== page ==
The roles of task, segment type, and attention in L2 perceptual training

Angélica Carlet*, Juli Cebrian

*Corresponding author for this work

Research output: Contribution to journalArticleResearchpeer-review

Abstract

Previous studies show that attention plays an important role in second language (L2) phonetic attainment. This study compares the effect of two high variability phonetic training methods (identification (ID) and categorical AX discrimination (DIS)) on specifically targeted sounds and on implicitly exposed but untargeted sounds. Four groups of Spanish/Catalan bilingual learners of English were trained on either a subset of English vowels (/iː ɪ æ ʌ ɜː/) or word-initial and word-final stops. The study also examined if the potential effect of training generalized to new stimuli and persisted two months after training. Results revealed that trainees significantly outperformed the controls in their identification of targeted sounds, and improvement generalized to new stimuli and was maintained after training, showing the efficacy of both training methodologies. However, while all trainees performed similarly with initial stops, ID trainees outperformed DIS trainees in vowel perception. Interestingly, only DIS trainees showed a significant improvement in the perception of untargeted sounds, indicating that this training method (possibly due to the absence of labels and the exposure to two physically present stimuli in each trial) may be more suited to enhance learners' perception of both targeted and untargeted sounds.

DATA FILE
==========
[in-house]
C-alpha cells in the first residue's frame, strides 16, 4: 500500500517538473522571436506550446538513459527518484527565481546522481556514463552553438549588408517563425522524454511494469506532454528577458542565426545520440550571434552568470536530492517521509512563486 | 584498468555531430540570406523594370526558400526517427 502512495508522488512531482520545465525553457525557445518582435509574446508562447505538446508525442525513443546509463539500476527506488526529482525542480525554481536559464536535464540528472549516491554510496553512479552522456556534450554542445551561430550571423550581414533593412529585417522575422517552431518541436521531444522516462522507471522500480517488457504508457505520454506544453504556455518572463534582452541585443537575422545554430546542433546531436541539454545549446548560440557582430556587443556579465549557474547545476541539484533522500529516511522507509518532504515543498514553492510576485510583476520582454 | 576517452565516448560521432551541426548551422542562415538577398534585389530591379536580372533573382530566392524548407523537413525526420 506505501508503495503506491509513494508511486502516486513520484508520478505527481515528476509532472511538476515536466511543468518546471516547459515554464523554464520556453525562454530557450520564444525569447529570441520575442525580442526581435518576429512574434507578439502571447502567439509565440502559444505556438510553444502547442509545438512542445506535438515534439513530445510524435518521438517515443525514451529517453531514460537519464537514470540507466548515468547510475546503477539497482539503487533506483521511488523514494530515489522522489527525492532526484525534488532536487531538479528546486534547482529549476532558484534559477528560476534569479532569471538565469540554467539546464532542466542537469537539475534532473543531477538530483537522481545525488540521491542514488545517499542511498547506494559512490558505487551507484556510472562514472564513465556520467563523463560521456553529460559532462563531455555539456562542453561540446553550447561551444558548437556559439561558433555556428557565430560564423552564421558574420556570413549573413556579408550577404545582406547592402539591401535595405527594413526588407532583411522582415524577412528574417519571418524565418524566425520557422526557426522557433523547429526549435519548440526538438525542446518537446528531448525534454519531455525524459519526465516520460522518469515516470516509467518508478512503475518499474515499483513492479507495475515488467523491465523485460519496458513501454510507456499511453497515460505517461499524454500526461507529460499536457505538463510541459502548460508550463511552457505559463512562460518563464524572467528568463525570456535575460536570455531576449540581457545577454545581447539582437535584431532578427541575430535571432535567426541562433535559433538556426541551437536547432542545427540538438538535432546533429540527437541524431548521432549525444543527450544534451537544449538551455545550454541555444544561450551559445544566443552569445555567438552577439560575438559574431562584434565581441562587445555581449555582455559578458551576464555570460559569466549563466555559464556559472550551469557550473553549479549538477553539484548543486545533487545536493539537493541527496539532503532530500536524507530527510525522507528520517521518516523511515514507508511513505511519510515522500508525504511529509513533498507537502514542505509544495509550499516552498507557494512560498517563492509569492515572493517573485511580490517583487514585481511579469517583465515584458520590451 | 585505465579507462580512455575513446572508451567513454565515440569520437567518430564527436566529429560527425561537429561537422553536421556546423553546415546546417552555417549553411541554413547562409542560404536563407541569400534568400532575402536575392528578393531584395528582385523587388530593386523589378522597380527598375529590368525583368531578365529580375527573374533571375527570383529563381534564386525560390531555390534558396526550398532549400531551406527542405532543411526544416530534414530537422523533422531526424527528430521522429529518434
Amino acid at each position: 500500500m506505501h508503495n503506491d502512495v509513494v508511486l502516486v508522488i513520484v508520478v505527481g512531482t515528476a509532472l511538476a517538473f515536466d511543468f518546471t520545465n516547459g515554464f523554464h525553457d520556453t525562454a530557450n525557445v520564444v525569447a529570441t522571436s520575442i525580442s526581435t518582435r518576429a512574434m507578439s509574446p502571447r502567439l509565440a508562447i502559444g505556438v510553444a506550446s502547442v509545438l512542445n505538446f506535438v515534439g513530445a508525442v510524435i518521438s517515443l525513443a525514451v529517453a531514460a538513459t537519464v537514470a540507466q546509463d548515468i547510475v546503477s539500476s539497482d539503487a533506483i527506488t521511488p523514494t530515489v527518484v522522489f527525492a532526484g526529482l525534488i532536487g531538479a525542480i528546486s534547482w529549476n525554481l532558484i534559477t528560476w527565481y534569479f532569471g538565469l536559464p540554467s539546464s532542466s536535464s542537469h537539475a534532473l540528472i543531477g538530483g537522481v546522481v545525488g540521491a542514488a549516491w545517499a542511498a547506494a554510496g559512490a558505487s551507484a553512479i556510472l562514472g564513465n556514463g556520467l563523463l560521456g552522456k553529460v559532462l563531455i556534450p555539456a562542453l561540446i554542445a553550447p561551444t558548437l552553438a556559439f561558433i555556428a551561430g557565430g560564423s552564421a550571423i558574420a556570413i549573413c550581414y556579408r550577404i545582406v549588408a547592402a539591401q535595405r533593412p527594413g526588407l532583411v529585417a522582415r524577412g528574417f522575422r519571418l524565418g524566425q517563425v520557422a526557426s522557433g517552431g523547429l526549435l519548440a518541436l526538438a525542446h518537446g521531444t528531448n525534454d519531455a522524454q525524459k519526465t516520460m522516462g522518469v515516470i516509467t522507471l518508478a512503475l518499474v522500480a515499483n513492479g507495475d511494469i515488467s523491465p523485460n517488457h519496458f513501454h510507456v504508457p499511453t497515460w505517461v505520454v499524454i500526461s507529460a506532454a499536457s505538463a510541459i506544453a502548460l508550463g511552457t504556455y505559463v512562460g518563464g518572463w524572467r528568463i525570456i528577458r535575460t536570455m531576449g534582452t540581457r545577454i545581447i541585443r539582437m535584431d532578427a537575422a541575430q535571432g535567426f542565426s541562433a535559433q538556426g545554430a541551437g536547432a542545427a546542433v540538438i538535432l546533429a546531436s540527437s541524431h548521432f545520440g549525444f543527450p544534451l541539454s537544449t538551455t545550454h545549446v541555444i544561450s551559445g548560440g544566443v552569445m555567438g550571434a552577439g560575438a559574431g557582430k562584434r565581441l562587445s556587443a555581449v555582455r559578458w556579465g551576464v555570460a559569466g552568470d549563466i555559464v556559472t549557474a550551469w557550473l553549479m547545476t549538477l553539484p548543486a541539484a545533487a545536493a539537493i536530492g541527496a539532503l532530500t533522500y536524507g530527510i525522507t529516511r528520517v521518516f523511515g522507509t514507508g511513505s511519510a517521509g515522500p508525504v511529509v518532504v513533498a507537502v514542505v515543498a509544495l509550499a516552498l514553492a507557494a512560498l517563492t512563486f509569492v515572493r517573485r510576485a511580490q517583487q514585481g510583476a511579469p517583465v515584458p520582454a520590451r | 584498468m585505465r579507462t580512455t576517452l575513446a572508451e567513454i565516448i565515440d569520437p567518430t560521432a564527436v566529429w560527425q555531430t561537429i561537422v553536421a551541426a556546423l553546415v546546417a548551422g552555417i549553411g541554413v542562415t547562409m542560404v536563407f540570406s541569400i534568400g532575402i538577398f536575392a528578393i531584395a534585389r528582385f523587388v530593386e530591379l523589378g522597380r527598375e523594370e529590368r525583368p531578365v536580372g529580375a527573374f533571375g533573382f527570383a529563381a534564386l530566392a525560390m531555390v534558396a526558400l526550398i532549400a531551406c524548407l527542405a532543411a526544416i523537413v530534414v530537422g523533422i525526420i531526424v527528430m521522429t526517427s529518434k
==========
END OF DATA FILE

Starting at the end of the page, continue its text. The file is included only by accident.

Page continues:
Original languageEnglish
Pages (from-to)271-299
Number of pages29
JournalApplied Psycholinguistics
Volume43
Issue number2
DOIs
Publication statusPublished - 3 Mar 2022

Keywords

  • attention
  • perceptual tasks
  • phonetic training
  • second language speech

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